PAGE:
Teaching at an English Center

Teaching at an English Center

If you’re coming through the EPIK program to teach in South Korea, chances are very high that you’ll be placed in a public school much like the ones you’ll read and hear about through various blogs and other people. A large majority go to Elementary and Middle schools with a good few going to High schools throughout South Korea. However, a very small number of us get placed in English Centers, which can be most closely compared to a combination of Hagwons and camps. Our English Center is one of only three in the Chungcheongbuk-do province, and though we all operate differently, our goal is to give students a more natural and realistic setting for them to speak English in. While they are learning, the environment is different from a normal school’s. This gives students the chance to practice English more conversationally while also learning different subjects.

There are only 48 students and four Native English speaking teachers in the whole center, which means that we know every single student by the end of the week. A typical day for us at the English Center is a long but fulfilling one. Mondays and Wednesdays we’re at school from 9 AM to 8:30 PM, which feels long no matter how you look at it or break it down. Tuesdays and Thursdays are slightly shorter with us finishing up our last activities at 6 PM. We get a new group of students in every Monday morning and throughout the week each Native Teacher is responsible for two different Situational Learning classes (about 3 classes a day), Sports Activity, Morning Activity and, on Mondays, Ice Breaking. In the evenings when we leave at 8:30, each Native Teacher has separate duties and activities.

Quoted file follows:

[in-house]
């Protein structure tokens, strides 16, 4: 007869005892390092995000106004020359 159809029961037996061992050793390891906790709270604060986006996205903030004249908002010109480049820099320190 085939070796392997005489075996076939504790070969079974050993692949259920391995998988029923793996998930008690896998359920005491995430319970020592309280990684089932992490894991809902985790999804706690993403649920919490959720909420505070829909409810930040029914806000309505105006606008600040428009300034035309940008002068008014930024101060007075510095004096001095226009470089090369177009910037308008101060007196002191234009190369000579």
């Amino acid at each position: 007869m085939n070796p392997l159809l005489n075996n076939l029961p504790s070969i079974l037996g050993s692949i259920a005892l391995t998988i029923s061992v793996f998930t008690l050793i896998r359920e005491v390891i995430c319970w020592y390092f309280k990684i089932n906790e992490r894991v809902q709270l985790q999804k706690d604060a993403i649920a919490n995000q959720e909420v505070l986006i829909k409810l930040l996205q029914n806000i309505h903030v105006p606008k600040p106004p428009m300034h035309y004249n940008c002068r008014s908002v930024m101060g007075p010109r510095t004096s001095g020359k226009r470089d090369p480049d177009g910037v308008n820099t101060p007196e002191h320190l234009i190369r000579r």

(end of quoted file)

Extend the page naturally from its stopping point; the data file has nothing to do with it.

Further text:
While we are responsible for teaching our students during the day, we also have a separate group of students that we come to us after school from 6:30-8:30 PM. These are our Gifted Students, and we have one class each of Elementary and Middle School students. There are only 15 of them to a class which makes planning lessons and teaching actually much easier, but each Native Teacher only sees our students once a week. I have my Elementary students Wednesday evenings while my partner has them on Mondays. While he’s teaching, I’m doing a night time activity with our Center children who are their for the week. During our Gifted classes it is two straight hours without our co-teachers which is both pleasant and slightly daunting sometimes. Still, our students very rarely speak Korean in the classroom when it’s just me, so it’s ok.

It’s a very complicated process, but luckily the ritual remains the same week to week with only lessons changing for our Gifted Students. We also rotate through Situational Learnings and our co-teachers, so we’re never teaching the same thing for longer than about 4-5 weeks with the same person. It can sometimes feel like you’re trapped in an endless cycle of Summer camps, but I love meeting my new group of kids every week, watching them grow over the course of a few days and then taking what they learned with them. Every Friday they put on skits for us to watch to show off the English skills they’ve picked up throughout the week, then we give them certificates congratulating them on finishing up the course, and we’re out of school by 12:30 which, after a long week full of ups and downs, is just…lovely.

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